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Showing: 1-10 results of 70

PREFACE Often enough, staying in a hotel in a foreign town, I have wished to sally forth and to dine or breakfast at the typical restaurant of the place, should there be one. Almost invariably I have found great difficulty in obtaining any information regarding any such restaurant. The proprietor of the caravanserai at which one is staying may admit vaguely that there are eating-houses in the town, but asks why one should be anxious to seek for... more...

FRUIT IN THE DIET 1. FRUIT, as is generally understood, is the fleshy, juicy product of some plant or tree which, when ripe, is suitable for use as food. Although some fruits are seedless, they generally contain the seeds of the plants or trees that produce them. Many fruits require cooking to make them palatable, others are never cooked, and still others may be cooked or eaten raw, as desired. Fruits, because they are wholesome, appetizing,... more...

VALUE OF SOUP 1. SOUP is a liquid food that is prepared by boiling meat or vegetables, or both, in water and then seasoning and sometimes thickening the liquid that is produced. It is usually served as the first course of a dinner, but it is often included in a light meal, such as luncheon. While some persons regard the making of soup as difficult, nothing is easier when one knows just what is required and how to proceed. The purpose of this... more...

Preface Montaigne in one of his essays* mentions the high excellence Italian cookery had attained in his day. "I have entered into this Discourse upon the Occasion of an Italian I lately receiv'd into my Service, and who was Clerk of the Kitchen to the late Cardinal Caraffa till his Death. I put this Fellow upon an Account of his office: Where he fell to Discourse of this Palate-Science, with such a settled Countenance and Magisterial Gravity,... more...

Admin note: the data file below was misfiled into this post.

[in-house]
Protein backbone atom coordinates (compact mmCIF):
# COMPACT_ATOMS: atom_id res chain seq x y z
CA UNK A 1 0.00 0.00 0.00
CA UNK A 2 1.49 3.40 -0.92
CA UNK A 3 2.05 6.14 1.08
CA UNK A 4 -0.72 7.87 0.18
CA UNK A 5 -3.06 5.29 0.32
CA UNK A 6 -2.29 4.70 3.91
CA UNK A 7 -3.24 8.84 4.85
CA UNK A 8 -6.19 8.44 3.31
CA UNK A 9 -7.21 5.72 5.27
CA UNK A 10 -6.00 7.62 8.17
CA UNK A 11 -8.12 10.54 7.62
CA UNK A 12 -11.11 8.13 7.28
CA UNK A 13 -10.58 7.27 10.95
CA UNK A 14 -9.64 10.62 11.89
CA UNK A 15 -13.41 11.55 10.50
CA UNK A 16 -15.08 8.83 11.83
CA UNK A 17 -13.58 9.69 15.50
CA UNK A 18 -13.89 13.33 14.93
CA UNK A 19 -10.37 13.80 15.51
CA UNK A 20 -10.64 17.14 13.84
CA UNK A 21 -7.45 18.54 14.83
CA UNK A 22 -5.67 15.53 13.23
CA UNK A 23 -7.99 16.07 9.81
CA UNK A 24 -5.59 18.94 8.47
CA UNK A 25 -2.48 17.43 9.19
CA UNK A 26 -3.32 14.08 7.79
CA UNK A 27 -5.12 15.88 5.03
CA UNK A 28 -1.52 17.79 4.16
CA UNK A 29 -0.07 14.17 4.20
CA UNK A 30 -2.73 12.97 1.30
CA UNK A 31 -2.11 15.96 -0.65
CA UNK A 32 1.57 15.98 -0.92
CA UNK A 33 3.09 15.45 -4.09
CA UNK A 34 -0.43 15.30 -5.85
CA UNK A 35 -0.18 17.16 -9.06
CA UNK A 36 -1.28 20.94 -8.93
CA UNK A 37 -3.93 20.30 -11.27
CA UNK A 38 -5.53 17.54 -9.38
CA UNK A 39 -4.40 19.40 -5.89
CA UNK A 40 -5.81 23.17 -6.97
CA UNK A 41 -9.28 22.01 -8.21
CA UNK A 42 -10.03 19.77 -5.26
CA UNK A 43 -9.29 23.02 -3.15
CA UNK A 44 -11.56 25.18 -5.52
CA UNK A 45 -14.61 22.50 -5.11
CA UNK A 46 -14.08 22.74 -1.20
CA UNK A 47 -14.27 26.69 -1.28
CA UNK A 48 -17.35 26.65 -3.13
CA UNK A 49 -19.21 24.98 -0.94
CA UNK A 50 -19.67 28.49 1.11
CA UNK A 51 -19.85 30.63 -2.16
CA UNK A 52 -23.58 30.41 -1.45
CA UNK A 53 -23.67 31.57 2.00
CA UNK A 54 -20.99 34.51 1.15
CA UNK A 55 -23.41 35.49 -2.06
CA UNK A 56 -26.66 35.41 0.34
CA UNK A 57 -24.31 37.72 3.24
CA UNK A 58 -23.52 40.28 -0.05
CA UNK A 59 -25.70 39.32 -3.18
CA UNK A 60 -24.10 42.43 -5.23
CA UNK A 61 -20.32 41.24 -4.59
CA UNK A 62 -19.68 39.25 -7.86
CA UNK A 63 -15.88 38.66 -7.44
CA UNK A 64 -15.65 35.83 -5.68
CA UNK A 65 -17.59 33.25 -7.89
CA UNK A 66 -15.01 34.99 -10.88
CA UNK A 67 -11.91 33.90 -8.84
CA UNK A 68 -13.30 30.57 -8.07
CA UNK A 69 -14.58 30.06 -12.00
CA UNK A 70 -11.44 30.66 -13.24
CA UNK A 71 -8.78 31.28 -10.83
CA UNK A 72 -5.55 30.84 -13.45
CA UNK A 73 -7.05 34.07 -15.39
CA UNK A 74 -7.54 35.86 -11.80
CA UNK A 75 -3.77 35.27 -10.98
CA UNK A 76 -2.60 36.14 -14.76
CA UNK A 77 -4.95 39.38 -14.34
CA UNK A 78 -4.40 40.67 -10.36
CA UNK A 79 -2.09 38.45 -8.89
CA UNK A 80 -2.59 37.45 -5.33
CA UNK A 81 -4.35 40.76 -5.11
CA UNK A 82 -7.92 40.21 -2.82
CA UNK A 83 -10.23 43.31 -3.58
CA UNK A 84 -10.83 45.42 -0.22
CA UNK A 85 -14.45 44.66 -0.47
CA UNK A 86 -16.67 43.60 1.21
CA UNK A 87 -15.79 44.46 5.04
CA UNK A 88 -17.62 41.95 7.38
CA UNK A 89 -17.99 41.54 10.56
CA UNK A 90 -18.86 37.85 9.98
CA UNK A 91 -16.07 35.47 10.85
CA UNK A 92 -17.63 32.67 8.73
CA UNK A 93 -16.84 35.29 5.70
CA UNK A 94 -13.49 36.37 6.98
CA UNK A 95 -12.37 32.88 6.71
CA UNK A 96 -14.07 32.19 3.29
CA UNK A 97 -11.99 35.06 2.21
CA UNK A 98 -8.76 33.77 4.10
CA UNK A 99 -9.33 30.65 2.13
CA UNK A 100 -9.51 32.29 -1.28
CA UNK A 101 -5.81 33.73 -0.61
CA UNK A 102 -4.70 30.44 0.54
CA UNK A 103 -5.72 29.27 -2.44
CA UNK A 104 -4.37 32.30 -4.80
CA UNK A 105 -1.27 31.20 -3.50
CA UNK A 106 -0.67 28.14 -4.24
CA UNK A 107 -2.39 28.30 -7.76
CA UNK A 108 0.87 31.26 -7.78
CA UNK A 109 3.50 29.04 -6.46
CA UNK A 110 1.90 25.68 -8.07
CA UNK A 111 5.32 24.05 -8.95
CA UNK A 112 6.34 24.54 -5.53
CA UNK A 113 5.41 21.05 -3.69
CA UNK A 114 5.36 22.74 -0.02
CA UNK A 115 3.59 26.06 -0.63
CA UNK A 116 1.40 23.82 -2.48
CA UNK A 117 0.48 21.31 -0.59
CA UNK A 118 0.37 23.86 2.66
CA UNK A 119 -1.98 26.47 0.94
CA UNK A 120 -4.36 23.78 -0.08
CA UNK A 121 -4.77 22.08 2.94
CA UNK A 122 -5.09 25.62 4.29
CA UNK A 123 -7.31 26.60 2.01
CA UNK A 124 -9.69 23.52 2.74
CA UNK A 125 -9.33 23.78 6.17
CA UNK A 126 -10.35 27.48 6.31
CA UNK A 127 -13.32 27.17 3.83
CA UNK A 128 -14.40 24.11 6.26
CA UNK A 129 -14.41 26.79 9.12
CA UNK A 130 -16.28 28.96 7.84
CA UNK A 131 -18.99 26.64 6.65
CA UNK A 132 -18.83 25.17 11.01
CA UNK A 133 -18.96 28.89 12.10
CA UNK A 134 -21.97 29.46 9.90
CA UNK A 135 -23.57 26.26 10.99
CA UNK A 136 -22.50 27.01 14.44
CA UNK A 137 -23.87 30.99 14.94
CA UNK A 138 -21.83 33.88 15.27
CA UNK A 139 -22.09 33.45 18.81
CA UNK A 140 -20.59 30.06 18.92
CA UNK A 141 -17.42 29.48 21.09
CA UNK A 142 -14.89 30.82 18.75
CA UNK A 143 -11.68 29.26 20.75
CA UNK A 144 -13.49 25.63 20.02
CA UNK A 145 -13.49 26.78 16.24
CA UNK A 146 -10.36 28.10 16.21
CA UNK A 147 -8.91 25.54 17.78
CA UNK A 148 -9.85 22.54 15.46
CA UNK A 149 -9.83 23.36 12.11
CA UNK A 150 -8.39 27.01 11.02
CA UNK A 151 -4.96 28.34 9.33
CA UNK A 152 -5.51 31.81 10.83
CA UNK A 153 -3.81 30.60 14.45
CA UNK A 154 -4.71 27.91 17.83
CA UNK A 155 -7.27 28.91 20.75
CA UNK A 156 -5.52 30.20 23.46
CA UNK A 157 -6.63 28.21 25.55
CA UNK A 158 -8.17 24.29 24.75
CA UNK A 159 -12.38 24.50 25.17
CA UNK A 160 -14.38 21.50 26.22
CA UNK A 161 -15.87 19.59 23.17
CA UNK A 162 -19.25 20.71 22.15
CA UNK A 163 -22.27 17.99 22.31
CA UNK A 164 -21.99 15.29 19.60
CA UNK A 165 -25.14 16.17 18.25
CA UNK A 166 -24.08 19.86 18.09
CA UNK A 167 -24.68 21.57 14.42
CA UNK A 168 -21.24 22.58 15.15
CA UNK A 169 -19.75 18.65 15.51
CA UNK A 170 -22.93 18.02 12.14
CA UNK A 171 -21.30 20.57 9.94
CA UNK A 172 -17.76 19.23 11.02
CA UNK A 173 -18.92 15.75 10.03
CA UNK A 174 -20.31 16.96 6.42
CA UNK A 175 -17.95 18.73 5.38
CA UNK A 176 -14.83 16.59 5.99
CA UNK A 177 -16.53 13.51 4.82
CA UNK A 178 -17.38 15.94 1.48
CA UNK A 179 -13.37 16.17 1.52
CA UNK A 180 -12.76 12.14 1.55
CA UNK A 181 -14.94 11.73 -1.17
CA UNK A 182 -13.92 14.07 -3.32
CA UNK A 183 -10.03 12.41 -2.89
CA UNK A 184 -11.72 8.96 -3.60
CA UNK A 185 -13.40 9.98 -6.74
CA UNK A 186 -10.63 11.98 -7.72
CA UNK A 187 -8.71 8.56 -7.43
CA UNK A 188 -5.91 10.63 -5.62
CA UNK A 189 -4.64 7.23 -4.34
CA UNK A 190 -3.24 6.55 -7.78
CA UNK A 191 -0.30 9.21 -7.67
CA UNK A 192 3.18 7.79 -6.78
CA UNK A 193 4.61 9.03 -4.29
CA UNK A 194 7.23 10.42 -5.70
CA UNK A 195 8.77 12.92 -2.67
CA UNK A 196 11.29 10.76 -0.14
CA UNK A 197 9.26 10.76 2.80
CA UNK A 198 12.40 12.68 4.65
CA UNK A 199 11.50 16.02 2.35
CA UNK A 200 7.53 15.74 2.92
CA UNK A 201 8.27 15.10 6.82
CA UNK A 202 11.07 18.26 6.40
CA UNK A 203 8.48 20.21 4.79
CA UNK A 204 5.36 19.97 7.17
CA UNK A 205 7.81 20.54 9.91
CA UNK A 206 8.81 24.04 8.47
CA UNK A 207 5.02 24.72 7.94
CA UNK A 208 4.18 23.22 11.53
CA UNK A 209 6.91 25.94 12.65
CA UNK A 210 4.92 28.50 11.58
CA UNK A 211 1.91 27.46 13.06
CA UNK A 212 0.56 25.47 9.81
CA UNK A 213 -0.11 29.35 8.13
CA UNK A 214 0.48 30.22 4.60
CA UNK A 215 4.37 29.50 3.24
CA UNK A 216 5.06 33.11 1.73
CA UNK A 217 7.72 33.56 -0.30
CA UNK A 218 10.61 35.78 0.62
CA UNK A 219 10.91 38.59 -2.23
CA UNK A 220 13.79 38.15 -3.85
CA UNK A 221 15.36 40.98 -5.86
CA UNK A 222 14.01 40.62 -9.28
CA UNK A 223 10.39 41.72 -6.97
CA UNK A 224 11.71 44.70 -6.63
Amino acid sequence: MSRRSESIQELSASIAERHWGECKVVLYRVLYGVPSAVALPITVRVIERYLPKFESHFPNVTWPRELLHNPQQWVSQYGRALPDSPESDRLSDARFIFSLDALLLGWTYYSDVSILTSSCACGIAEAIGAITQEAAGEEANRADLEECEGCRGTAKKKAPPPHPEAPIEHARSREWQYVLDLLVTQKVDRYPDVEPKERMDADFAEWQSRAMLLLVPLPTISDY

MEATS AND POULTRY. To Boil Fresh Meat. In boiling fresh meat, care is necessary to have the water boiling all the time it is in the pot; if the pot is not well scummed, the appearance of the meat will be spoiled. Mutton and beef are preferred, by some, a little rare; but pork and veal should always be well done. A round of beef that is stuffed, will take more than three hours to boil, and if not stuffed, two hours or more, according to the... more...


SALADS AND SANDWICHES SALADS IN THE DIET 1. So much variety exists among salads that it is somewhat difficult to give a comprehensive definition of this class of foods. In general, however, salads may be considered as a dish of green herbs or vegetables, sometimes cooked, and usually chopped or sliced, sometimes mixed with fruit or with cooked and chopped cold meat, fish, etc., and generally served with a dressing. For the most part, salads... more...

MILK IN THE DIET 1. As is well understood, milk is the liquid that is secreted by the mammary glands of female mammals for the nourishment of their young. The word milk as it is commonly used, however, refers to cow's milk, because such milk is employed to a greater extent as human food than the milk from any other animal. Cow's milk in its perfectly fresh raw state is a yellowish-white, opaque fluid, called whole milk, and, as is well known,... more...

THE PROBLEM OF FOOD 1. Without doubt, the greatest problem confronting the human race is that of food. In order to exist, every person must eat; but eating simply to keep life in the body is not enough. Aside from this, the body must be supplied with an ample amount of energy to carry on each day's work, as well as with the material needed for its growth, repair, and working power. To meet these requirements of the human body, there is nothing... more...

by W. M.
THE COMPLEAT COOK: Expertly prescribing the most ready wayes, whether Italian, Spanish, or French, for dressing of Flesh and Fish, &c. To make a Posset, the Earle of Arundels Way.. Take a quart of Creame, and a quarter of a Nutmeg in it, then put it on the fire, and let it boyl a little while, and as it is boyling take a Pot or Bason, that you meane to make your Posset in, and put in three spoonfuls of Sack, and some eight of Ale, and... more...

SOUPS BEEF SOUP STOCK (Brodo di Carne)   1 pound of round of beef  2 quarts of water  2 small, new carrots, or 1/2 of an old carrot  1/2 pound of beef bones  2 small potatoes  1 onion  1 tomato, fresh or canned  Parsley Boil the beef, bones, and vegetables in two quarts of water over a slow fire—adding pepper and salt. Skim occasionally, and after two hours... more...